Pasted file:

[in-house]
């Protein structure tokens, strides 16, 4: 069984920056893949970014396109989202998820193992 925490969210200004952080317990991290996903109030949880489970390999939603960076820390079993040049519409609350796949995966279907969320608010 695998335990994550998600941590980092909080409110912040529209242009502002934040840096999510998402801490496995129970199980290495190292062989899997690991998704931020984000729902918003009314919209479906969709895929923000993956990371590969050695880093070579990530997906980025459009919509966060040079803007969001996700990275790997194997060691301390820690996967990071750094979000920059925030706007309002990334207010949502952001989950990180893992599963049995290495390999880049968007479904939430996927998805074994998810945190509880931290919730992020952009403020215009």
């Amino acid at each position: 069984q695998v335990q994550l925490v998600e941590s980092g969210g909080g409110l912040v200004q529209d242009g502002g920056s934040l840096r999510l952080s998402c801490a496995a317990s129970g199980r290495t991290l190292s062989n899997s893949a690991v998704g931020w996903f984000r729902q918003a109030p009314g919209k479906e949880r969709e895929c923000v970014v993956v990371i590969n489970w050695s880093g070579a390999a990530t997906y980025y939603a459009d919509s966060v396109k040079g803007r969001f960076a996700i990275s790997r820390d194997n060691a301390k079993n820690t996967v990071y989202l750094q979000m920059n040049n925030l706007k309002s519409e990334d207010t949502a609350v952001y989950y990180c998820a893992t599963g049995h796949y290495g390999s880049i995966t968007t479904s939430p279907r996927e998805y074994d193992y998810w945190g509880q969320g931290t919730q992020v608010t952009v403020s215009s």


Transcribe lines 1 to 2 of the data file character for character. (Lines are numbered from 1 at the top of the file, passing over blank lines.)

[in-house]
């Protein structure tokens, strides 16, 4: 069984920056893949970014396109989202998820193992 925490969210200004952080317990991290996903109030949880489970390999939603960076820390079993040049519409609350796949995966279907969320608010 695998335990994550998600941590980092909080409110912040529209242009502002934040840096999510998402801490496995129970199980290495190292062989899997690991998704931020984000729902918003009314919209479906969709895929923000993956990371590969050695880093070579990530997906980025459009919509966060040079803007969001996700990275790997194997060691301390820690996967990071750094979000920059925030706007309002990334207010949502952001989950990180893992599963049995290495390999880049968007479904939430996927998805074994998810945190509880931290919730992020952009403020215009």